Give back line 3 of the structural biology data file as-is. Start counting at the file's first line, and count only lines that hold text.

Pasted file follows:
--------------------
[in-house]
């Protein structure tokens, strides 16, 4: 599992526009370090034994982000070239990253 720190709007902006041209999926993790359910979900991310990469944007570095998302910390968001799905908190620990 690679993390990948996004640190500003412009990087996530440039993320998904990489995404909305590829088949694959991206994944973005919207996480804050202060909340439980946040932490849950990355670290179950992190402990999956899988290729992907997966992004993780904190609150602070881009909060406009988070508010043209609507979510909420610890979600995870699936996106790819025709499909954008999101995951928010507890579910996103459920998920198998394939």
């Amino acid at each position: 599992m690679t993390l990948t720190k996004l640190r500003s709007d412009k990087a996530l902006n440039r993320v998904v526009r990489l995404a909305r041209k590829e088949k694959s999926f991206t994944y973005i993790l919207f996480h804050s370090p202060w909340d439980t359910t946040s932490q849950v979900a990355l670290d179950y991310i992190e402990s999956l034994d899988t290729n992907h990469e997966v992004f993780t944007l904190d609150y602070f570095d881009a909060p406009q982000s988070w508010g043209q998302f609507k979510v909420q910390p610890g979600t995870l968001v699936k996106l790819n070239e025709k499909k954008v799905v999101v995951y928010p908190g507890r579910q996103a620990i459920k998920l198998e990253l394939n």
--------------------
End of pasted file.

């Amino acid at each position: 599992m690679t993390l990948t720190k996004l640190r500003s709007d412009k990087a996530l902006n440039r993320v998904v526009r990489l995404a909305r041209k590829e088949k694959s999926f991206t994944y973005i993790l919207f996480h804050s370090p202060w909340d439980t359910t946040s932490q849950v979900a990355l670290d179950y991310i992190e402990s999956l034994d899988t290729n992907h990469e997966v992004f993780t944007l904190d609150y602070f570095d881009a909060p406009q982000s988070w508010g043209q998302f609507k979510v909420q910390p610890g979600t995870l968001v699936k996106l790819n070239e025709k499909k954008v799905v999101v995951y928010p908190g507890r579910q996103a620990i459920k998920l198998e990253l394939n």